So without bemoaning in the fact that I haven’t been able to find any time of late to get to this space to do some reading and thinking and synthesizing and extended writing and that I feel like a truly important part of my life is being slowly and painfully left behind and that there is a post that I really need to write about that at some point sooner rather than later…
Tom Hoffman has been bugging many of us to blog about the English Language Arts Standards that are being written by Core Standards group as an attempt to provide some national standardization for ELA (and Mathematics skills), standards which are open for comment for another five days or so, and ones that it appears will ultimately lead to the creation of a national assessment. Forty-eight states are participating in this effort, and Tom created a must-read FAQ on the initiative and has been doing some really thoughtful analysis in the past few weeks about what all of it means. I’m sorry to say that the whole process has been flying under my radar of late (as have many of the important conversations going on out there.) I’ll admit to a certain sense of “whatever” about these standards; there’s little doubt at this point they will be adopted pretty much as is, and they reflect even more a continuing, frustrating retrenchment of traditional thinking about education that seems to be permeating the conversation right now. When we hear that our kids’ performance on the Math NAEP is essentially flat, and the Secretary of Education’s response is that the results “underscore the need for “reforms that will accelerate student achievement,” and that those “reforms” include “opening more charter schools and linking teacher pay to performance,” you know that the way we assess kids isn’t going to change any time soon. At the end of the day, it still feels like the battle for sanity when it comes to the future of education won’t be won until there are enough people who understand that many of the traditional standards and assessments that “worked” for us won’t work for our kids. In other words, no time soon.
The Common Core ELA standards narrow the definition of what kids should know, and they do nothing to take into account the changing nature of reading and writing that this moment brings us. While the National Council Teachers of English espouses all sorts of new definitions for literate readers and writers in the 21st Century, very little of that shows up in any clear way in the proposed national standards. One look at the reading standards and you can’t help but be left with the impression that the authors have never “read” anything much beyond words on paper and that the idea of “remix” and even links are outside of their experience. There is nothing here about how reading and writing in online and digital spaces changes the interaction, nothing about the social interactions that readers and writers will have around texts that are changing rapidly and substantially. (Yet, it appears that NCTE hasn’t made much of a push against the initiative.) To that point, a really interesting “debate” in the New York Times appeared a couple of days ago “Does the Brain Look Like E-Books?” including this observation by Alan Liu, the chairman of English at U. C. Santa Barbara on how all of this is shifting:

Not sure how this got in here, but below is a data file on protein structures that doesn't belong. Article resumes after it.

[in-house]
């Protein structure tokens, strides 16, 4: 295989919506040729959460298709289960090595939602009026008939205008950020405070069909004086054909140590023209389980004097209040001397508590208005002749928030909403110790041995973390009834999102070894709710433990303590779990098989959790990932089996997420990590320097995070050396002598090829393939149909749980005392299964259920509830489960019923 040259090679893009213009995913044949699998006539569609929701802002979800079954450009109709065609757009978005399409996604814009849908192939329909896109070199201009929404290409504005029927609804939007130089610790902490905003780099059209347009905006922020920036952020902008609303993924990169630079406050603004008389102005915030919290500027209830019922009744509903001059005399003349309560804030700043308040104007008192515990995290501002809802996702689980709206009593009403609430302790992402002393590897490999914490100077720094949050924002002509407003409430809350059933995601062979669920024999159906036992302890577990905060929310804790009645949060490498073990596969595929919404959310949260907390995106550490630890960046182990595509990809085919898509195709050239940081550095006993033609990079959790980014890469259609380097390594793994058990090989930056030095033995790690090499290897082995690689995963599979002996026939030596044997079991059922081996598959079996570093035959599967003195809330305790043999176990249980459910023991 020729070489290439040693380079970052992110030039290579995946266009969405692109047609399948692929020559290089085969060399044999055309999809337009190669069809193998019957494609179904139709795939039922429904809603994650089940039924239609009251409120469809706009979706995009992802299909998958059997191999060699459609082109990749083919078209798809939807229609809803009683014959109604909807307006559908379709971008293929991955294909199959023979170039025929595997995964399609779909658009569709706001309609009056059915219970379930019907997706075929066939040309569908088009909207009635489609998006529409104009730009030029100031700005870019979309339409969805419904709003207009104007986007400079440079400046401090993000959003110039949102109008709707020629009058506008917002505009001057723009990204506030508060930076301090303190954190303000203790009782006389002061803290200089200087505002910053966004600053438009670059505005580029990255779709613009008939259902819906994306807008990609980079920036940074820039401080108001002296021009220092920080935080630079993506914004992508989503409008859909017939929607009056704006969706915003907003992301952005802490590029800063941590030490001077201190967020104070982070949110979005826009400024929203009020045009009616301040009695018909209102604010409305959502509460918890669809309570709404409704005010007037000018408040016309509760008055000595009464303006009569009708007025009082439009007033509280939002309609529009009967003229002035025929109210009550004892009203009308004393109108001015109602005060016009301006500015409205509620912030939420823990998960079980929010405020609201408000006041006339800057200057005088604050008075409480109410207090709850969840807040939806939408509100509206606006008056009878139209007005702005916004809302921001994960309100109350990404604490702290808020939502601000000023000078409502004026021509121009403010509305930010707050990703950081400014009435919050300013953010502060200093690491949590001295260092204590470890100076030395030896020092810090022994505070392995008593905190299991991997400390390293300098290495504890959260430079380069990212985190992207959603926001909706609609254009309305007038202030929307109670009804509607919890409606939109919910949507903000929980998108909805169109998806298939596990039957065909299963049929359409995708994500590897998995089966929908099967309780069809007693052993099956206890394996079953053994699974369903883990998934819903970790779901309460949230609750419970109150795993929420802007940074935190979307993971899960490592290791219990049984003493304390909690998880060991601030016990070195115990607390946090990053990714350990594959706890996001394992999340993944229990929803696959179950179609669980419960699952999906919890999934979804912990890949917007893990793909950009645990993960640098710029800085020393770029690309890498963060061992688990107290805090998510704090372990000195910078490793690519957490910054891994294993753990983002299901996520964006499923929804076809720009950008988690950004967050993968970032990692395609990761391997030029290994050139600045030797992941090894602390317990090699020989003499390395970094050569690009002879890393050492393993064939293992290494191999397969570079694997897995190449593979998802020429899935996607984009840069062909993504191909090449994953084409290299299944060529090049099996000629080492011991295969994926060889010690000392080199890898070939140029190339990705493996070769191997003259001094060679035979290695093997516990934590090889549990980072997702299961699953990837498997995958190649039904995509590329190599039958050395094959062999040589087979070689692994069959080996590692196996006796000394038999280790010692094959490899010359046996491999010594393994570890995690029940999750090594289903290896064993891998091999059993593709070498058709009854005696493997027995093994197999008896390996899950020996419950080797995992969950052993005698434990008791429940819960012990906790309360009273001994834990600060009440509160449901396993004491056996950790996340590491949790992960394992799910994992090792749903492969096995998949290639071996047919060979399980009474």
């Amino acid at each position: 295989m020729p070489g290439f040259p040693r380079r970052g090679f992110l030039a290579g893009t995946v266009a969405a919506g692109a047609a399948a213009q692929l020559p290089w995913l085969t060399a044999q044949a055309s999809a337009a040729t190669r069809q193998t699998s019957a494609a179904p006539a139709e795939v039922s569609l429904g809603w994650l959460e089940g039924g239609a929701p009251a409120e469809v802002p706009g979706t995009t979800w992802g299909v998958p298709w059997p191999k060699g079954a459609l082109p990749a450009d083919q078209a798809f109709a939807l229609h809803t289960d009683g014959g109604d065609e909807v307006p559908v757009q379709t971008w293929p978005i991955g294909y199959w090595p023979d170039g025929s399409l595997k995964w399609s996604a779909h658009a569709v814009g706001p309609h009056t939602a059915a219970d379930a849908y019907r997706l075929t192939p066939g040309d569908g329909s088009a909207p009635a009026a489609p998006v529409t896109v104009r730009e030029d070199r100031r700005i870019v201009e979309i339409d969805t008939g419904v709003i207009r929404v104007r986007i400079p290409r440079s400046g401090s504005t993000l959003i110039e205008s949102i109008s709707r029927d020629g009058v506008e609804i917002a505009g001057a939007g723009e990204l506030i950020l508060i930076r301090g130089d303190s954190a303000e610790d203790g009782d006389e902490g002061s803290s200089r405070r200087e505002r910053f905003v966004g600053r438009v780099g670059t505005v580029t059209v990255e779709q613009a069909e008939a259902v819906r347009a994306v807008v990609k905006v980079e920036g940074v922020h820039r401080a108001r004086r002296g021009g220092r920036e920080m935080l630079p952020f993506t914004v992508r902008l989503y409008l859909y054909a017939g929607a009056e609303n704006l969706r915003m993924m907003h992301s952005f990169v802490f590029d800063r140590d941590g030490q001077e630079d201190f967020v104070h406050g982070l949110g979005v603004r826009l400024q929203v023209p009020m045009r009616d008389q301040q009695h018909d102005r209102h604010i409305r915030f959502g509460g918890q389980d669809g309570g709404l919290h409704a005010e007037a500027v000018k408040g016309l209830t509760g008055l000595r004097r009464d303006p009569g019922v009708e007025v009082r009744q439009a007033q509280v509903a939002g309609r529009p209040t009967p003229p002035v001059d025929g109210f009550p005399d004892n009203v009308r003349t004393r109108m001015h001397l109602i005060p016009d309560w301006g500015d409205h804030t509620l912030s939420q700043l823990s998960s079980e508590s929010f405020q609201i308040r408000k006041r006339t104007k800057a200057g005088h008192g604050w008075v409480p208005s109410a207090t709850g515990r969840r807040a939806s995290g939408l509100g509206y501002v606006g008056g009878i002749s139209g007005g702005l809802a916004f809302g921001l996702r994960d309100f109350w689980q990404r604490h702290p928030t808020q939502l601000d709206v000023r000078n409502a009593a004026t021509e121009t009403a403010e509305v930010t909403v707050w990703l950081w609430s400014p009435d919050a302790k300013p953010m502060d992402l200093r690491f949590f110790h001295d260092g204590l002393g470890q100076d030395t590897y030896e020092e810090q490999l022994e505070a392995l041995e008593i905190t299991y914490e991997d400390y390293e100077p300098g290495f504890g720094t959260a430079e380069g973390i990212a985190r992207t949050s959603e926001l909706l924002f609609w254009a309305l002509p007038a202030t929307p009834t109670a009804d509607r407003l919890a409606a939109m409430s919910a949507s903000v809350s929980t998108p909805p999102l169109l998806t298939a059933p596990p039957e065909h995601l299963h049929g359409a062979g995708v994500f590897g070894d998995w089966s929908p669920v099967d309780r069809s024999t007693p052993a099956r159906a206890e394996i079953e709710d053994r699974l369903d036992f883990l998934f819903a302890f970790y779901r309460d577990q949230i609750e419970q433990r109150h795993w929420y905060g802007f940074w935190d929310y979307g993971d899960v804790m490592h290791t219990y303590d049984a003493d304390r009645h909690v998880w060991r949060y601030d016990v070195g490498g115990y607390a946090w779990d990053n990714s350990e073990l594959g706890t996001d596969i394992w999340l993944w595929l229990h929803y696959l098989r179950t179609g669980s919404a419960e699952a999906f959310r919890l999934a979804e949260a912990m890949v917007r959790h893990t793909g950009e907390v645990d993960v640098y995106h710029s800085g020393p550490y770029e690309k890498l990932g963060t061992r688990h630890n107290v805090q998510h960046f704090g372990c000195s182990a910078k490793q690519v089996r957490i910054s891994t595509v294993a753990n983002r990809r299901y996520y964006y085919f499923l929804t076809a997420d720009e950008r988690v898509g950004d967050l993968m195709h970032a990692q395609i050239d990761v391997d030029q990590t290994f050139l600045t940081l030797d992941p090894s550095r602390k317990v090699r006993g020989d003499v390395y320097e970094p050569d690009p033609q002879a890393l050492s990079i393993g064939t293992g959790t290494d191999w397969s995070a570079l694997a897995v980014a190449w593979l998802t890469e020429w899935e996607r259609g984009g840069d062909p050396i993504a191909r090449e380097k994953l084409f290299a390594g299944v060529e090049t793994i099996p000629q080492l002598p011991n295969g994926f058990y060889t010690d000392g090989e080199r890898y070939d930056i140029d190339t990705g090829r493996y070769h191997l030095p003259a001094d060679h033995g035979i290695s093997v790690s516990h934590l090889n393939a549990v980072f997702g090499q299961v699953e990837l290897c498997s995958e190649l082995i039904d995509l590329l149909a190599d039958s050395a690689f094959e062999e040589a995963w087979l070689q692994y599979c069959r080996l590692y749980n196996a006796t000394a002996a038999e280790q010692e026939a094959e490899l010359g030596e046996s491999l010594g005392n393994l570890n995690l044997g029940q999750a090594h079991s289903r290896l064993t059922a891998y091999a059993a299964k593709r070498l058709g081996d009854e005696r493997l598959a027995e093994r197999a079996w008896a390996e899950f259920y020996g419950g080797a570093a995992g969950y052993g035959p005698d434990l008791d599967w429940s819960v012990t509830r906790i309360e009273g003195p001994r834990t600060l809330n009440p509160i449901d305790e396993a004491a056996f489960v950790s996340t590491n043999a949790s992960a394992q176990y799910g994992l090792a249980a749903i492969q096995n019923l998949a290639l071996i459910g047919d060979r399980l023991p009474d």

My group thinks that Web 2.0 offers a different kind of metaphor: not a containing structure but a social experience. Reading environments should not be books or libraries. They should be like the historical coffeehouses, taverns and pubs where one shifts flexibly between focused and collective reading — much like opening a newspaper and debating it in a more socially networked version of the current New York Times Room for Debate. The future of peripheral attention is social networking, and the trick is to harness such attention — some call it distraction — well.
The debate is a lively one, and the comments are worth reading through as well, but regardless of how you view the current landscape from a reading and writing literacy standpoint, it’s hard to see how the core standards being proposed come even close to capturing the complexity of the moment and, more importantly, reflect the flexibility needed to understand the moment. I doubt there was any of that much discussed.
Even more importantly, Chris Lehmann captures the reason why we should all feel unsettled by this, regardless of how we think about reading and writing:
This Core Standards movement should scare everyone who believes that meaning and learning is still most powerfully made in the spaces that students and teachers share. More than teachers, students, state administrators, the group that stands most to gain from national standards and a national test is the education-industrial complex.
In all of this, the thing that most frustrates me both in the talk about national standards and national assessments and the whole “Race to the Top” bunk that is coming out of the administration is just a total lack of vision, this sense that nothing has fundamentally changed, that this is the same old classroom with the same old expectations and the same old ways of proving them that we’ve had forever. I’m not saying we don’t need assessments, but there’s a lot of required learning right now that few if any standards are addressing.
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